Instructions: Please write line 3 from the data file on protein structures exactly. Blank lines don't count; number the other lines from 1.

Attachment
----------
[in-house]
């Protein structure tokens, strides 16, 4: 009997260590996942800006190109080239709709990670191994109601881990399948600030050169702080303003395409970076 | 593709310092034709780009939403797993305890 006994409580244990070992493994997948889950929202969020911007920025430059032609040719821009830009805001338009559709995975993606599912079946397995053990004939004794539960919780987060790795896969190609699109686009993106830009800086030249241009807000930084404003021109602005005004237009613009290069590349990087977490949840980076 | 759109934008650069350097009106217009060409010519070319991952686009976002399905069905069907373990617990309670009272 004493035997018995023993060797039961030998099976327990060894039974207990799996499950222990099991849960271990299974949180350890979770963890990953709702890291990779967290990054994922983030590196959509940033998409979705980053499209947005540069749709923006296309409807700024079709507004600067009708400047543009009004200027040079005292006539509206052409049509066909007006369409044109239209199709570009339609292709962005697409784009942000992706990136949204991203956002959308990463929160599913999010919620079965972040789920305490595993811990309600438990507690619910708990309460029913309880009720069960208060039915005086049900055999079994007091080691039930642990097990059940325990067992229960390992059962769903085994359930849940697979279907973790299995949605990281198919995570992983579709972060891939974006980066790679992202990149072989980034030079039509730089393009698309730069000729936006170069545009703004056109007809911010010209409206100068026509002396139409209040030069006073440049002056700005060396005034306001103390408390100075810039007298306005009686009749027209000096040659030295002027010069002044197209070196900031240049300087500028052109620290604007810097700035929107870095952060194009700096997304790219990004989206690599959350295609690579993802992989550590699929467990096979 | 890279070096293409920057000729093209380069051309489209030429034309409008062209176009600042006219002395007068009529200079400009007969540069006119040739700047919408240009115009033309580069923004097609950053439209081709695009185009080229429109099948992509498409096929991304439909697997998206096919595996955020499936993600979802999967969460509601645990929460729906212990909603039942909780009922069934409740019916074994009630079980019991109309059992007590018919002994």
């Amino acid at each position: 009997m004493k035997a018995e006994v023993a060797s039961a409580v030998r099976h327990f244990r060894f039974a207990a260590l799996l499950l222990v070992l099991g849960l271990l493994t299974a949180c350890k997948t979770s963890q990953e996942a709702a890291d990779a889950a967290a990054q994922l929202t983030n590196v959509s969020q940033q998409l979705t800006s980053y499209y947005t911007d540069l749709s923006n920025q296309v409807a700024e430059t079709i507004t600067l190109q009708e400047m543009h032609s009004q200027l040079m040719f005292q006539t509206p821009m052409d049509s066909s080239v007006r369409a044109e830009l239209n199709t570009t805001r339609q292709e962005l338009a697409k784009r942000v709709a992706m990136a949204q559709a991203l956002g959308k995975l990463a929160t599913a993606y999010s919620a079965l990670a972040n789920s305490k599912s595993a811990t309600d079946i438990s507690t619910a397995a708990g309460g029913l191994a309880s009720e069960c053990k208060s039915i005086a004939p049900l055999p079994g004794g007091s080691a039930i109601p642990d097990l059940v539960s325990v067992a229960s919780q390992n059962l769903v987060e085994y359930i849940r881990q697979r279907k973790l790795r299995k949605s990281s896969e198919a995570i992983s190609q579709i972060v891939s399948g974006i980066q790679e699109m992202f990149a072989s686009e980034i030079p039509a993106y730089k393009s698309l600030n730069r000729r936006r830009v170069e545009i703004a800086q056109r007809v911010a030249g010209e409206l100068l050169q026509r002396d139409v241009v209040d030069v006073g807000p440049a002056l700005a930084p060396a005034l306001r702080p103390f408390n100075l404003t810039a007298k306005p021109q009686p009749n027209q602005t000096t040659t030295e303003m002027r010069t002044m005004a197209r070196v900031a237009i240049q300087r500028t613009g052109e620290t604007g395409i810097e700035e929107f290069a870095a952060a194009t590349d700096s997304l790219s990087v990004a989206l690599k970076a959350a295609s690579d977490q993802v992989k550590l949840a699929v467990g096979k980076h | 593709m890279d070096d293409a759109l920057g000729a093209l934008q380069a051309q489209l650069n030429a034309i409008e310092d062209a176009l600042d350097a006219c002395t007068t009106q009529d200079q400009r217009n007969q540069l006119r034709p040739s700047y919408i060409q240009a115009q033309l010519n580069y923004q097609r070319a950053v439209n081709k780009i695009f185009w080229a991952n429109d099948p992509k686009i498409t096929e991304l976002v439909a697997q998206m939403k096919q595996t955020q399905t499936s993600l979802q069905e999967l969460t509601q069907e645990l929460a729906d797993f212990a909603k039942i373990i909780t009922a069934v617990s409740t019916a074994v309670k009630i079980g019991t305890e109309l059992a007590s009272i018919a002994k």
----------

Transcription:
């Amino acid at each position: 009997m004493k035997a018995e006994v023993a060797s039961a409580v030998r099976h327990f244990r060894f039974a207990a260590l799996l499950l222990v070992l099991g849960l271990l493994t299974a949180c350890k997948t979770s963890q990953e996942a709702a890291d990779a889950a967290a990054q994922l929202t983030n590196v959509s969020q940033q998409l979705t800006s980053y499209y947005t911007d540069l749709s923006n920025q296309v409807a700024e430059t079709i507004t600067l190109q009708e400047m543009h032609s009004q200027l040079m040719f005292q006539t509206p821009m052409d049509s066909s080239v007006r369409a044109e830009l239209n199709t570009t805001r339609q292709e962005l338009a697409k784009r942000v709709a992706m990136a949204q559709a991203l956002g959308k995975l990463a929160t599913a993606y999010s919620a079965l990670a972040n789920s305490k599912s595993a811990t309600d079946i438990s507690t619910a397995a708990g309460g029913l191994a309880s009720e069960c053990k208060s039915i005086a004939p049900l055999p079994g004794g007091s080691a039930i109601p642990d097990l059940v539960s325990v067992a229960s919780q390992n059962l769903v987060e085994y359930i849940r881990q697979r279907k973790l790795r299995k949605s990281s896969e198919a995570i992983s190609q579709i972060v891939s399948g974006i980066q790679e699109m992202f990149a072989s686009e980034i030079p039509a993106y730089k393009s698309l600030n730069r000729r936006r830009v170069e545009i703004a800086q056109r007809v911010a030249g010209e409206l100068l050169q026509r002396d139409v241009v209040d030069v006073g807000p440049a002056l700005a930084p060396a005034l306001r702080p103390f408390n100075l404003t810039a007298k306005p021109q009686p009749n027209q602005t000096t040659t030295e303003m002027r010069t002044m005004a197209r070196v900031a237009i240049q300087r500028t613009g052109e620290t604007g395409i810097e700035e929107f290069a870095a952060a194009t590349d700096s997304l790219s990087v990004a989206l690599k970076a959350a295609s690579d977490q993802v992989k550590l949840a699929v467990g096979k980076h | 593709m890279d070096d293409a759109l920057g000729a093209l934008q380069a051309q489209l650069n030429a034309i409008e310092d062209a176009l600042d350097a006219c002395t007068t009106q009529d200079q400009r217009n007969q540069l006119r034709p040739s700047y919408i060409q240009a115009q033309l010519n580069y923004q097609r070319a950053v439209n081709k780009i695009f185009w080229a991952n429109d099948p992509k686009i498409t096929e991304l976002v439909a697997q998206m939403k096919q595996t955020q399905t499936s993600l979802q069905e999967l969460t509601q069907e645990l929460a729906d797993f212990a909603k039942i373990i909780t009922a069934v617990s409740t019916a074994v309670k009630i079980g019991t305890e109309l059992a007590s009272i018919a002994k």